The Boys and Girls Clubs of the Lewis Clark Valley plan to create a kid-friendly and family-centered campus on Normal Hill if the sale of about 7 acres of the old high school property is finalized.
Last week, the Lewiston School Board authorized the sale of the east portion of the campus to the nonprofit organization for $1.3 million, although sale contingencies still need to be met.
Jon Evans, the executive director of Boys and Girls Clubs, said he hopes to start utilizing the property in late October or early November. Building inspections have already begun on the five buildings the clubs plan to purchase, and an appraisal should be completed within the next few weeks.
Evans said the plan includes two phases.
The property, which includes Booth Hall, could be used to expand the Lewiston club’s capacity to serve kids should the Lewiston School District have to implement a hybrid learning model later this year if COVID-19 cases continue to rise. The Boys and Girls Clubs of the Lewis Clark Valley also operates a Clarkston location.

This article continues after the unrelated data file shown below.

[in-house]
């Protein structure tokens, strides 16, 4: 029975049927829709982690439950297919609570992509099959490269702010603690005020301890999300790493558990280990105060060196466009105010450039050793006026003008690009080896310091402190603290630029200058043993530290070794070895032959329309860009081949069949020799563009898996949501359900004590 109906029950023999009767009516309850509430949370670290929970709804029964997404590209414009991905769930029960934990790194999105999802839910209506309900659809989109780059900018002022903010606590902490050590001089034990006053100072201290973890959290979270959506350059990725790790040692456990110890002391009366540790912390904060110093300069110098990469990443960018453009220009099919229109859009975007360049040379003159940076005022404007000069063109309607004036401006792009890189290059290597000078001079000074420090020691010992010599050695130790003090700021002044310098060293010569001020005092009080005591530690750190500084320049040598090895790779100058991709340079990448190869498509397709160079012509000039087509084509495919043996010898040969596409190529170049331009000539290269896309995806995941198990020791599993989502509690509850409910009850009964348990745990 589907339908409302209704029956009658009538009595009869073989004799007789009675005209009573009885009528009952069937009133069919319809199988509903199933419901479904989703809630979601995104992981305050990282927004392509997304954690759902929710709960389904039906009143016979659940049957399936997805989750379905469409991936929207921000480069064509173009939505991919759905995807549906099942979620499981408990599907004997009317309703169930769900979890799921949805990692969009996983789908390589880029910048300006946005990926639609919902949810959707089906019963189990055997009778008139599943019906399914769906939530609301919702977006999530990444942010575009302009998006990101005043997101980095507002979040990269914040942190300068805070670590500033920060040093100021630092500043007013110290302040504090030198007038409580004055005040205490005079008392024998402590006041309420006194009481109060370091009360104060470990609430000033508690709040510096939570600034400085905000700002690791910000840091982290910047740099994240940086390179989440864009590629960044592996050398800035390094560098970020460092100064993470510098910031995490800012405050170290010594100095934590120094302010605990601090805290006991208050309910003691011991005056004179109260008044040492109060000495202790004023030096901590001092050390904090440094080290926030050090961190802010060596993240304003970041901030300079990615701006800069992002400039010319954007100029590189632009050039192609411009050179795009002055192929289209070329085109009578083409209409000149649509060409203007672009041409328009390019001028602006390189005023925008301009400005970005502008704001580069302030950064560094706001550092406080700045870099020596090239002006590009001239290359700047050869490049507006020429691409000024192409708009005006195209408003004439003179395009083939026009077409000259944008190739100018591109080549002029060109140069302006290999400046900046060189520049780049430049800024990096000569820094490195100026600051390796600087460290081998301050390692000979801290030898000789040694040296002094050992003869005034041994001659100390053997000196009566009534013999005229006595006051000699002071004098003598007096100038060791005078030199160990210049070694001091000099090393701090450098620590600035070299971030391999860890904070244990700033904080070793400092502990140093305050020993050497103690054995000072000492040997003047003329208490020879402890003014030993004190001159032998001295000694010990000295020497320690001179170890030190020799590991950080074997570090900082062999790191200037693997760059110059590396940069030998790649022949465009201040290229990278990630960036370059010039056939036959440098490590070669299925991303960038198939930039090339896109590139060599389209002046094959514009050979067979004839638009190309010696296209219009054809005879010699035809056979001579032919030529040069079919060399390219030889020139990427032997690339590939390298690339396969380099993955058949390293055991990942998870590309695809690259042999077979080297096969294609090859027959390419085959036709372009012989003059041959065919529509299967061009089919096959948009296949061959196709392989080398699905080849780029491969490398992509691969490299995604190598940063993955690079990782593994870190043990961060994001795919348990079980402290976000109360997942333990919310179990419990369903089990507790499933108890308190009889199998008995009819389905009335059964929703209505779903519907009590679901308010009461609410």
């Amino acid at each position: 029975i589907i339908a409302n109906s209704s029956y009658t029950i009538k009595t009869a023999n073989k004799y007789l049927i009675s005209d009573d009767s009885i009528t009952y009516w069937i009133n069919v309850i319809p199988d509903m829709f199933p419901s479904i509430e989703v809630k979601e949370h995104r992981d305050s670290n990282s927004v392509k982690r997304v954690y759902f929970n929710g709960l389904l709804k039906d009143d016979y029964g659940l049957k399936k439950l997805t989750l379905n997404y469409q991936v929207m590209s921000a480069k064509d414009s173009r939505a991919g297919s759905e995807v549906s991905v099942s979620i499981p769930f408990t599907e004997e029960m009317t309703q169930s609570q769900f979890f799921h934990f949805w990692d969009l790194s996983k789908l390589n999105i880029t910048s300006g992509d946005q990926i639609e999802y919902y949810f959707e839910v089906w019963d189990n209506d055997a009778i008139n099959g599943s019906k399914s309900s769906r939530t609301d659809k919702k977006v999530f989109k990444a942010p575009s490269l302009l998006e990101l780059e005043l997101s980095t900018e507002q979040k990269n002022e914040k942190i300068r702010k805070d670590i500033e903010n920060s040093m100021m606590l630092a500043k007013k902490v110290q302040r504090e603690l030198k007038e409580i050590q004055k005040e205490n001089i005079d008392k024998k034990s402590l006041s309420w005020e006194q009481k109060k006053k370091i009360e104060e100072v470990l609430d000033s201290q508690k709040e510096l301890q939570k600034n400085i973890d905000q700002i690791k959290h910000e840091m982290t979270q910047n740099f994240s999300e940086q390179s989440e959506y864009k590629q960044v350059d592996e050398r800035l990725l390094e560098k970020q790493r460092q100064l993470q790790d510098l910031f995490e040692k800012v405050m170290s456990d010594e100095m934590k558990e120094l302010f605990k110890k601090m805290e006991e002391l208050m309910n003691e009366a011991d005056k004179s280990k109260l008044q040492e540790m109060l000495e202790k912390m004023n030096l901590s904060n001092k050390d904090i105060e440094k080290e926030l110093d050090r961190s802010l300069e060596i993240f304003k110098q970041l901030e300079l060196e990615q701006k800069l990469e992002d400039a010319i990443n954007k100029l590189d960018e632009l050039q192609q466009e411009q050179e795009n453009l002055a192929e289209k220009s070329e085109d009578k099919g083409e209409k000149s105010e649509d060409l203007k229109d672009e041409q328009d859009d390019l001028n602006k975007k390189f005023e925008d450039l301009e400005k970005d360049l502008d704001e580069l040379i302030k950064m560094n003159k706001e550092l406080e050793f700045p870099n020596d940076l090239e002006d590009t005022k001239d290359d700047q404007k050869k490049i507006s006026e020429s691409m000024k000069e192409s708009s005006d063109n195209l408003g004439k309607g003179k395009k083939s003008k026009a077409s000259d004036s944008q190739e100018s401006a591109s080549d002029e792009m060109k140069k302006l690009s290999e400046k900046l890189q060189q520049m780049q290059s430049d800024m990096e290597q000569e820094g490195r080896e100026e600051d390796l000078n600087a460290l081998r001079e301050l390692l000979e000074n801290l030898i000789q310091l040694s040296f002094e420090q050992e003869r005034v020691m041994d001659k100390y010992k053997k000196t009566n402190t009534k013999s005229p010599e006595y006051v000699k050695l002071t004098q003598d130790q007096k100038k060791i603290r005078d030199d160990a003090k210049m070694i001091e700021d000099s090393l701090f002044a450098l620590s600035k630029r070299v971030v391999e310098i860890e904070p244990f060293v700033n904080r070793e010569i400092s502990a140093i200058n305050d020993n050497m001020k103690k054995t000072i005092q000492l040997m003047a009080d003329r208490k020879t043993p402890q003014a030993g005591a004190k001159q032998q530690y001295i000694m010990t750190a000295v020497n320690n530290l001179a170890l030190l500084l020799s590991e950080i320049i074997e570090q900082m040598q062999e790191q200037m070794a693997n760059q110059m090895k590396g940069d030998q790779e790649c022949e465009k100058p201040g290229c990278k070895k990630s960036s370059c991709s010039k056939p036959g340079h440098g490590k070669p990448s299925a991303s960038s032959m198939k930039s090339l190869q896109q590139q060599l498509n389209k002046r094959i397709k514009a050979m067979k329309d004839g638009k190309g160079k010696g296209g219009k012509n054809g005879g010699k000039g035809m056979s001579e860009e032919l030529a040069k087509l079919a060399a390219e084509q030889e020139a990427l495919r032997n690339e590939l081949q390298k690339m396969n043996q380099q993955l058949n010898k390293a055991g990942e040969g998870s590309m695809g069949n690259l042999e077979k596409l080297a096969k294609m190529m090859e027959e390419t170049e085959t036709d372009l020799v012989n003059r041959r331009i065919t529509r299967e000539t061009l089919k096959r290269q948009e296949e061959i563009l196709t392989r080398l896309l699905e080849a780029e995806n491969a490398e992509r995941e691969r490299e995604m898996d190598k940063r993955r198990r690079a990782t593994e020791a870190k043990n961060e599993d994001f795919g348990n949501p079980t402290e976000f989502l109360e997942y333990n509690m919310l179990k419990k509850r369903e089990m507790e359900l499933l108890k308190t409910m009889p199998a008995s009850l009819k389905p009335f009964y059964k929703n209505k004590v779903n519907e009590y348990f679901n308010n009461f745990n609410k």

“We don’t have enough capacity in our Lewiston club to meet the needs for families in our communities (if that was to happen),” Evans said. “This property gives us an alternative location to spread out in the short term. We’d have the space to expand in the event the district goes partially or fully virtual.”
But the overall vision includes launching a new, stand-alone club out of Booth Hall to serve families located in the area.
“Part of the long-term plan is not just getting a club presence on campus, but kind of turning that entire campus into a kid-friendly, family-friendly 7-acre campus,” Evans said. “We’d partner with other child care facilities or other entities that work in pre-k or early childhood development.”
Those partners would be able to sublease the other buildings, which include the machine shop, the auto shop, the industrial arts building and the science and math building.
Evans said he’s heard from about six entities who would be interested in that option. The club hopes to have the child-centric campus operational in three to five years.